Among the more harmful effects of the COVID-19 pandemic has been the unprecedented inflation that has accompanied the recovery. The confluence of supply-chain issues and acute demand catalyzed by incessant monetary easing and fiscal spending has exacerbated rising prices, exhibited by the string of sharp increases in the Consumer Price Index. The unrelenting inflation coupled with the velocity at which interest rates have risen have wreaked havoc on markets this year.
The 10-year U.S. Treasury yield is so close to the dividend yield on the MSCI World High Dividend Yield Index, is equity income worth the risk? Why even bother with equities when bond yields are finally offering an alternative source of income? We see two reasons:
With a possible recession on the horizon, many investors are probably looking for investment opportunities that could help provide security in a difficult market environment. U.S. municipal bonds are one possibility. The U.S. seems intent on accelerating infrastructure spending, and if that happens, the market for municipal infrastructure bonds could become even more robust.
As we write this article in mid-August, authorities across the Rocky Mountains are issuing flood warnings. Monsoon rains have drenched deserts and mountains in Arizona, Nevada, Utah, Colorado, and Wyoming, with eight million Americans significantly affected. These extraordinary conditions belie an even more severe and longer-term challenge: the intense drought crisis throughout the western U.S.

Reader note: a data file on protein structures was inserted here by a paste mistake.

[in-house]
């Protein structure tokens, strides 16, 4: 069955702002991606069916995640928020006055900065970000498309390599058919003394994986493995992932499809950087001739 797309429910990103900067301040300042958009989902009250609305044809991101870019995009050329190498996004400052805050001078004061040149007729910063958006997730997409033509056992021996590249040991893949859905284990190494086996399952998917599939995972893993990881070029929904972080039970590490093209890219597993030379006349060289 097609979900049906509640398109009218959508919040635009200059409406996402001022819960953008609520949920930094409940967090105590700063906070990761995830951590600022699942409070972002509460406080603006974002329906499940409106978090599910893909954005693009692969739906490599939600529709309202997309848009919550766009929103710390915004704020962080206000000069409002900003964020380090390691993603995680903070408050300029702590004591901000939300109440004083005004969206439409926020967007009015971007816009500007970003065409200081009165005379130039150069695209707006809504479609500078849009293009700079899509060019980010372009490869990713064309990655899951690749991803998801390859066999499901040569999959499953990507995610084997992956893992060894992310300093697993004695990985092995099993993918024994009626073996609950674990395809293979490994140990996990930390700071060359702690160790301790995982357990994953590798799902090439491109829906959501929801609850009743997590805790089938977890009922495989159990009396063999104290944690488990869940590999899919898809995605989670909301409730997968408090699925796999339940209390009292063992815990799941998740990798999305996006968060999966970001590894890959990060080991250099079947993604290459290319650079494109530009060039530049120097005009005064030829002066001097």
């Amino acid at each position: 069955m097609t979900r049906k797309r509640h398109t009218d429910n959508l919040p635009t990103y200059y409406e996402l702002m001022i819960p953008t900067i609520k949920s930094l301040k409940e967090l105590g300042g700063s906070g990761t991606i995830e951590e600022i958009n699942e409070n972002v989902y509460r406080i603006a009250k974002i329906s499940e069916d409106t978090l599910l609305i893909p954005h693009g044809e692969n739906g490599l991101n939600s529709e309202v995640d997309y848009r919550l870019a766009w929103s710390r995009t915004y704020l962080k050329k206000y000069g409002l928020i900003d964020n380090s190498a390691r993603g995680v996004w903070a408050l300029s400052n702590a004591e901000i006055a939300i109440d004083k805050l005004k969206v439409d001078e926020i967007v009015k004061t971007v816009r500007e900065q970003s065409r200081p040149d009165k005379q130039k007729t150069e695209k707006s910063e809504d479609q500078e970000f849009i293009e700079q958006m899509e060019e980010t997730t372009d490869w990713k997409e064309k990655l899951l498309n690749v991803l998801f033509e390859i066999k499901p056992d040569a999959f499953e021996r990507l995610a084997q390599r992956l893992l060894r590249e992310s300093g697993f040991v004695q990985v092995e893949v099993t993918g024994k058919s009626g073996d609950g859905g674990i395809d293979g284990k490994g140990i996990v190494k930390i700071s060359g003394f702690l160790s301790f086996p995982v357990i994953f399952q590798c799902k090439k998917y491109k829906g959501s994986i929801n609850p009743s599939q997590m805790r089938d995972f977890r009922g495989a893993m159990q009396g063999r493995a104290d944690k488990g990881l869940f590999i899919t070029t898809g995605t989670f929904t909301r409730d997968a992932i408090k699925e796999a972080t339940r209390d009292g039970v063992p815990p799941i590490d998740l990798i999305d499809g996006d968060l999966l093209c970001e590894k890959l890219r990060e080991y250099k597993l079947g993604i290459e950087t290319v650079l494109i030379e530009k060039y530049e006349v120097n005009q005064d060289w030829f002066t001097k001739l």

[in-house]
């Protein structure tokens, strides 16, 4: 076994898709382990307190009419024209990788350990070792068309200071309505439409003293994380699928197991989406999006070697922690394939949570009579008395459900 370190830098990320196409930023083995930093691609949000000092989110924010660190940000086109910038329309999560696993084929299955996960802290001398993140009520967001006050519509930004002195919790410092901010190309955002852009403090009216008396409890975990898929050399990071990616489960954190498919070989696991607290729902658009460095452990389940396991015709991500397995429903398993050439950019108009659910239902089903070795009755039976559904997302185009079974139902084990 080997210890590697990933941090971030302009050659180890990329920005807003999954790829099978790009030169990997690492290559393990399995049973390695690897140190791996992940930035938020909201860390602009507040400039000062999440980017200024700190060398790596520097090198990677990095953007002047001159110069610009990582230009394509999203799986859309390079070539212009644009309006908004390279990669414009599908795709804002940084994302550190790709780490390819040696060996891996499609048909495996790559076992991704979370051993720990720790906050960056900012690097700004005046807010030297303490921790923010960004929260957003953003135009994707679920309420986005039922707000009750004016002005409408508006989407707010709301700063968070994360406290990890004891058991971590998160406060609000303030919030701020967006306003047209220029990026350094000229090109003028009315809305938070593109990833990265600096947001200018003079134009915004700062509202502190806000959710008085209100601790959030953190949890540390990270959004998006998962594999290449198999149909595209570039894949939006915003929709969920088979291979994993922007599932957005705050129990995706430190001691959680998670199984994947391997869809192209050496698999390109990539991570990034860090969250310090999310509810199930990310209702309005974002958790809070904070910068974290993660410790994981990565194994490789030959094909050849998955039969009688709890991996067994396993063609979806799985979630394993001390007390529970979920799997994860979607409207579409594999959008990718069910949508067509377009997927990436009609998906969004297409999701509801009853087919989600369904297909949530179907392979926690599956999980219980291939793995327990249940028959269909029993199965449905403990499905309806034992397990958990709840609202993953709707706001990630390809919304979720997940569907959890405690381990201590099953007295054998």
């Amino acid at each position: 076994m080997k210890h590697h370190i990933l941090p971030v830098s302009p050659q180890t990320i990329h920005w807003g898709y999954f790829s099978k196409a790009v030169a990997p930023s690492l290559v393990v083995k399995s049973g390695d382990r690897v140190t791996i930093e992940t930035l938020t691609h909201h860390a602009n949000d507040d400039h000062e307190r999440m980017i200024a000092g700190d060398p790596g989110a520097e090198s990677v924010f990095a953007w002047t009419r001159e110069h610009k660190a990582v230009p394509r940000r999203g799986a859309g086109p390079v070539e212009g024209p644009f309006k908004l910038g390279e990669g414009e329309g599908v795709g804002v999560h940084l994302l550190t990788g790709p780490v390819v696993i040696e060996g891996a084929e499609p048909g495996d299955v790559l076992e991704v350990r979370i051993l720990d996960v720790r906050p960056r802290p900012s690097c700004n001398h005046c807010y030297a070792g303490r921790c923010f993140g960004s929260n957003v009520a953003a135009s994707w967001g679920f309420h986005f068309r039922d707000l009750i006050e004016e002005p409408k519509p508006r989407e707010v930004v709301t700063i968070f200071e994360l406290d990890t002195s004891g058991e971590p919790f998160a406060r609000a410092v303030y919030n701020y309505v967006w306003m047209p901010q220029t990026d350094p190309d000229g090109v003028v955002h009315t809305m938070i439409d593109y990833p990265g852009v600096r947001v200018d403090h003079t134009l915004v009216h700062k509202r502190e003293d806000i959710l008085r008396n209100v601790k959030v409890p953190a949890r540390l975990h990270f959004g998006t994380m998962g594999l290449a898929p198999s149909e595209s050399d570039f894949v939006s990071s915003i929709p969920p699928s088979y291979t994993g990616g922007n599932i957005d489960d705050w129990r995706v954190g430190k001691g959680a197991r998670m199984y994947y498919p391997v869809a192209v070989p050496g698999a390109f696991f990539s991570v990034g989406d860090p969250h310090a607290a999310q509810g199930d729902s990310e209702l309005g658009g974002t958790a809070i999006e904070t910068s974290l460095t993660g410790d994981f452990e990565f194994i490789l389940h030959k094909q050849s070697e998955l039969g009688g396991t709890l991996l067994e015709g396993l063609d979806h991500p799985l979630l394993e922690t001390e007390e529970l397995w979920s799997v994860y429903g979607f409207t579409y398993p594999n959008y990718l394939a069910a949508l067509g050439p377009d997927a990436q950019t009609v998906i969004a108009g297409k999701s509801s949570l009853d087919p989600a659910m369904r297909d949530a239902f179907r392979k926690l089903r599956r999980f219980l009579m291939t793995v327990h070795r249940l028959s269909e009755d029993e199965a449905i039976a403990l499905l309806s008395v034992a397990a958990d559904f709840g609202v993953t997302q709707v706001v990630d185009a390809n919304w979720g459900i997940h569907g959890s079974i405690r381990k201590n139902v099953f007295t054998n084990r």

Last April, the California regulatory agency that oversees air quality announced its plan to encourage the sale of electric and zero-emission vehicles while phasing out the sale of gasoline-powered vehicles by 2035. If approved by the California Air Resources Board, 35% of new passenger vehicles would be required to be powered by electricity or hydrogen by no later than 2026, with 100% compliance to follow 10 years later.
You think that because you understand “one” that you must therefore understand “two” because one and one make two. But you forget that you must also understand “and.”
— Donella Meadows, Thinking in Systems, 1990
On May 4, the Federal Open Market Committee is expected to announce a 50-basis-point (bp; 100 bps equal 1.00%)—0.50%—increase in its target for the federal funds rate. It’s also likely to announce it will start shrinking its balance sheet. What will the balance-sheet reduction look like, and what might it mean?
The Federal Reserve (Fed) and the money markets seem to agree that it’s time for the Fed to shore up its inflation-fighting credentials. As economic data continued to come in hot over the past few months — showing a tight labor market and inflation not seen for generations — the prospect of accommodation removal in its various forms moved from a distant event to one likely to begin soon. The Fed has signaled it will raise rates at its March meeting; the main question over the past month or so has been whether the first increase would be 25 basis points (bps; 100 bps equal 1.00%) or 50 bps.
A little background
Russia launched military attacks against Ukraine. That was after Russian President Putin recognized two regions of Ukraine as separate and sovereign territories. Putin’s actions were almost universally condemned as an unprovoked act of war and a violation of international law. The U.S., the U.K., and the European Union were quick to impose sanctions against individuals connected to Putin and Russian banks.